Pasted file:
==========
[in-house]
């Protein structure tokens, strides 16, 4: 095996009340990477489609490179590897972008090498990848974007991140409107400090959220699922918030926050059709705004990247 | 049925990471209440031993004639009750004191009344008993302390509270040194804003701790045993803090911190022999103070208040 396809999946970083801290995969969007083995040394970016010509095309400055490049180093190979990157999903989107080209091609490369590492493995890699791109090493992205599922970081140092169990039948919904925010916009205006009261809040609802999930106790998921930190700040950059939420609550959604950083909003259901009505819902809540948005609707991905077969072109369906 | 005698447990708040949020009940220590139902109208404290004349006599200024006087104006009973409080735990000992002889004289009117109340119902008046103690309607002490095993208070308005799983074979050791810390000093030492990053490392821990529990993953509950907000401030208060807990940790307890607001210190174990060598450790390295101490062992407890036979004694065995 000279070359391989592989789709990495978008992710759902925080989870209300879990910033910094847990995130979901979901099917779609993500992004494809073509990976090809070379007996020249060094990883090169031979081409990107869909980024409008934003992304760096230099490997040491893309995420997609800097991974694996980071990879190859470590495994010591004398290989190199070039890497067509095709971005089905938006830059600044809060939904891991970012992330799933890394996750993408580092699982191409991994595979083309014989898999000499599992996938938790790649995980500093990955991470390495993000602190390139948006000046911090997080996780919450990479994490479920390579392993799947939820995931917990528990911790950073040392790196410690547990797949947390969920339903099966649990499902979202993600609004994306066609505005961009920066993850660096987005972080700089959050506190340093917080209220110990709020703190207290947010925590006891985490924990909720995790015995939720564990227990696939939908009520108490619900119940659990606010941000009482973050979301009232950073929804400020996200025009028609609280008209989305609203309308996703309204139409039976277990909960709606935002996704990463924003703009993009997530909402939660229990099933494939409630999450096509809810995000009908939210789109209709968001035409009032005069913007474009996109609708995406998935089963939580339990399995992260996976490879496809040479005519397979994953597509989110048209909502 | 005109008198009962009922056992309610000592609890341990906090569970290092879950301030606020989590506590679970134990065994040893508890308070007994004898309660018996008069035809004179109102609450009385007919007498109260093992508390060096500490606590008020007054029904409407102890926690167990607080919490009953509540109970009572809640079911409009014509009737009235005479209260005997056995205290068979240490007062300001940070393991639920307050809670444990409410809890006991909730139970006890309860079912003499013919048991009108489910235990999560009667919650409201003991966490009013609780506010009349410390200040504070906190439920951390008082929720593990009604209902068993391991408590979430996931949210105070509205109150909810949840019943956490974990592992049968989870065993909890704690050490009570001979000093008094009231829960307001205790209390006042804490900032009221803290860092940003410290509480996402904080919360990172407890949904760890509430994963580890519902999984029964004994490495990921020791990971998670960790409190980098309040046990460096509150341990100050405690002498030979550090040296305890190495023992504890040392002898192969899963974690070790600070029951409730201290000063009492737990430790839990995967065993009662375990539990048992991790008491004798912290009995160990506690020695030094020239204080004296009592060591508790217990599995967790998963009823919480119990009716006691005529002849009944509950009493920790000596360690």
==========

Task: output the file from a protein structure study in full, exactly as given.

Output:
[in-house]
């Protein structure tokens, strides 16, 4: 095996009340990477489609490179590897972008090498990848974007991140409107400090959220699922918030926050059709705004990247 | 049925990471209440031993004639009750004191009344008993302390509270040194804003701790045993803090911190022999103070208040 396809999946970083801290995969969007083995040394970016010509095309400055490049180093190979990157999903989107080209091609490369590492493995890699791109090493992205599922970081140092169990039948919904925010916009205006009261809040609802999930106790998921930190700040950059939420609550959604950083909003259901009505819902809540948005609707991905077969072109369906 | 005698447990708040949020009940220590139902109208404290004349006599200024006087104006009973409080735990000992002889004289009117109340119902008046103690309607002490095993208070308005799983074979050791810390000093030492990053490392821990529990993953509950907000401030208060807990940790307890607001210190174990060598450790390295101490062992407890036979004694065995 000279070359391989592989789709990495978008992710759902925080989870209300879990910033910094847990995130979901979901099917779609993500992004494809073509990976090809070379007996020249060094990883090169031979081409990107869909980024409008934003992304760096230099490997040491893309995420997609800097991974694996980071990879190859470590495994010591004398290989190199070039890497067509095709971005089905938006830059600044809060939904891991970012992330799933890394996750993408580092699982191409991994595979083309014989898999000499599992996938938790790649995980500093990955991470390495993000602190390139948006000046911090997080996780919450990479994490479920390579392993799947939820995931917990528990911790950073040392790196410690547990797949947390969920339903099966649990499902979202993600609004994306066609505005961009920066993850660096987005972080700089959050506190340093917080209220110990709020703190207290947010925590006891985490924990909720995790015995939720564990227990696939939908009520108490619900119940659990606010941000009482973050979301009232950073929804400020996200025009028609609280008209989305609203309308996703309204139409039976277990909960709606935002996704990463924003703009993009997530909402939660229990099933494939409630999450096509809810995000009908939210789109209709968001035409009032005069913007474009996109609708995406998935089963939580339990399995992260996976490879496809040479005519397979994953597509989110048209909502 | 005109008198009962009922056992309610000592609890341990906090569970290092879950301030606020989590506590679970134990065994040893508890308070007994004898309660018996008069035809004179109102609450009385007919007498109260093992508390060096500490606590008020007054029904409407102890926690167990607080919490009953509540109970009572809640079911409009014509009737009235005479209260005997056995205290068979240490007062300001940070393991639920307050809670444990409410809890006991909730139970006890309860079912003499013919048991009108489910235990999560009667919650409201003991966490009013609780506010009349410390200040504070906190439920951390008082929720593990009604209902068993391991408590979430996931949210105070509205109150909810949840019943956490974990592992049968989870065993909890704690050490009570001979000093008094009231829960307001205790209390006042804490900032009221803290860092940003410290509480996402904080919360990172407890949904760890509430994963580890519902999984029964004994490495990921020791990971998670960790409190980098309040046990460096509150341990100050405690002498030979550090040296305890190495023992504890040392002898192969899963974690070790600070029951409730201290000063009492737990430790839990995967065993009662375990539990048992991790008491004798912290009995160990506690020695030094020239204080004296009592060591508790217990599995967790998963009823919480119990009716006691005529002849009944509950009493920790000596360690």